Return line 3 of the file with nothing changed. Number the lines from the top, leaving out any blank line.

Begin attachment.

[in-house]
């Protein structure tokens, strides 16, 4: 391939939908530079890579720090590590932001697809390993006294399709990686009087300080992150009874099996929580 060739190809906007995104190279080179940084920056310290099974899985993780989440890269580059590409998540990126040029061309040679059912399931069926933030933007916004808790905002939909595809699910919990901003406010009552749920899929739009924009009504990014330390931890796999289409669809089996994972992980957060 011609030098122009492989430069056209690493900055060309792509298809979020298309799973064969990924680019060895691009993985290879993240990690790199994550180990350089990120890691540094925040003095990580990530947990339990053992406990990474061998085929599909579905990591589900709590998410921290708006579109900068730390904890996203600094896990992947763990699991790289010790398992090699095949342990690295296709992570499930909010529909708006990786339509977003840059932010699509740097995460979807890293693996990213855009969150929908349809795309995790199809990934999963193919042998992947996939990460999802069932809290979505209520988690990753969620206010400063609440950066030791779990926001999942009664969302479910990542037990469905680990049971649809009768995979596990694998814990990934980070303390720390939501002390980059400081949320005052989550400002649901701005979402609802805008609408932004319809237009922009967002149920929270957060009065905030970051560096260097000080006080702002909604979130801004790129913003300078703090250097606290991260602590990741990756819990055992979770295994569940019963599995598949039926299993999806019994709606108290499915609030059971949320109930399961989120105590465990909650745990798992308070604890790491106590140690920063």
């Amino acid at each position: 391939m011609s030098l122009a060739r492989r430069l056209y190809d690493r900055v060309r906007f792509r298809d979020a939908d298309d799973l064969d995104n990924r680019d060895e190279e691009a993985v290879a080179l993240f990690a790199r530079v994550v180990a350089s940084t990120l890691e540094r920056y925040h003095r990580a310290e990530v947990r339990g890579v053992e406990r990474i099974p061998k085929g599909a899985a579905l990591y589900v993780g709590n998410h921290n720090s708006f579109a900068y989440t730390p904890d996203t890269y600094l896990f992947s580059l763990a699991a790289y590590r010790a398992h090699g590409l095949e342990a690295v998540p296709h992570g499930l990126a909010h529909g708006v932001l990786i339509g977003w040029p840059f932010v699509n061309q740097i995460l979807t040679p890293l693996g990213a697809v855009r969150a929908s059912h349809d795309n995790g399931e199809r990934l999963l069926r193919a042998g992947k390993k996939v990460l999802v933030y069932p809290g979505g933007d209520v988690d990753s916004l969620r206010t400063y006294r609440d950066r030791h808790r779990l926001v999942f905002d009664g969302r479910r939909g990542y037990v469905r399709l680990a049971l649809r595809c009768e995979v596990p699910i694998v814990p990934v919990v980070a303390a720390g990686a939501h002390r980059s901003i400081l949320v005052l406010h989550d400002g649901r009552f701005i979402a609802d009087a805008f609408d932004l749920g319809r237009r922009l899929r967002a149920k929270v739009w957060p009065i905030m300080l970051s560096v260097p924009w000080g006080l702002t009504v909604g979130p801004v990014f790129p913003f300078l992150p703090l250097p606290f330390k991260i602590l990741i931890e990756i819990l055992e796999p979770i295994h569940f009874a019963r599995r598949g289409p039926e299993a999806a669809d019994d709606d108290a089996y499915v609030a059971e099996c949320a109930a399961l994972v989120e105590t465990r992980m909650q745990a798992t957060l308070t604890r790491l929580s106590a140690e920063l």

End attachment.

């Amino acid at each position: 391939m011609s030098l122009a060739r492989r430069l056209y190809d690493r900055v060309r906007f792509r298809d979020a939908d298309d799973l064969d995104n990924r680019d060895e190279e691009a993985v290879a080179l993240f990690a790199r530079v994550v180990a350089s940084t990120l890691e540094r920056y925040h003095r990580a310290e990530v947990r339990g890579v053992e406990r990474i099974p061998k085929g599909a899985a579905l990591y589900v993780g709590n998410h921290n720090s708006f579109a900068y989440t730390p904890d996203t890269y600094l896990f992947s580059l763990a699991a790289y590590r010790a398992h090699g590409l095949e342990a690295v998540p296709h992570g499930l990126a909010h529909g708006v932001l990786i339509g977003w040029p840059f932010v699509n061309q740097i995460l979807t040679p890293l693996g990213a697809v855009r969150a929908s059912h349809d795309n995790g399931e199809r990934l999963l069926r193919a042998g992947k390993k996939v990460l999802v933030y069932p809290g979505g933007d209520v988690d990753s916004l969620r206010t400063y006294r609440d950066r030791h808790r779990l926001v999942f905002d009664g969302r479910r939909g990542y037990v469905r399709l680990a049971l649809r595809c009768e995979v596990p699910i694998v814990p990934v919990v980070a303390a720390g990686a939501h002390r980059s901003i400081l949320v005052l406010h989550d400002g649901r009552f701005i979402a609802d009087a805008f609408d932004l749920g319809r237009r922009l899929r967002a149920k929270v739009w957060p009065i905030m300080l970051s560096v260097p924009w000080g006080l702002t009504v909604g979130p801004v990014f790129p913003f300078l992150p703090l250097p606290f330390k991260i602590l990741i931890e990756i819990l055992e796999p979770i295994h569940f009874a019963r599995r598949g289409p039926e299993a999806a669809d019994d709606d108290a089996y499915v609030a059971e099996c949320a109930a399961l994972v989120e105590t465990r992980m909650q745990a798992t957060l308070t604890r790491l929580s106590a140690e920063l």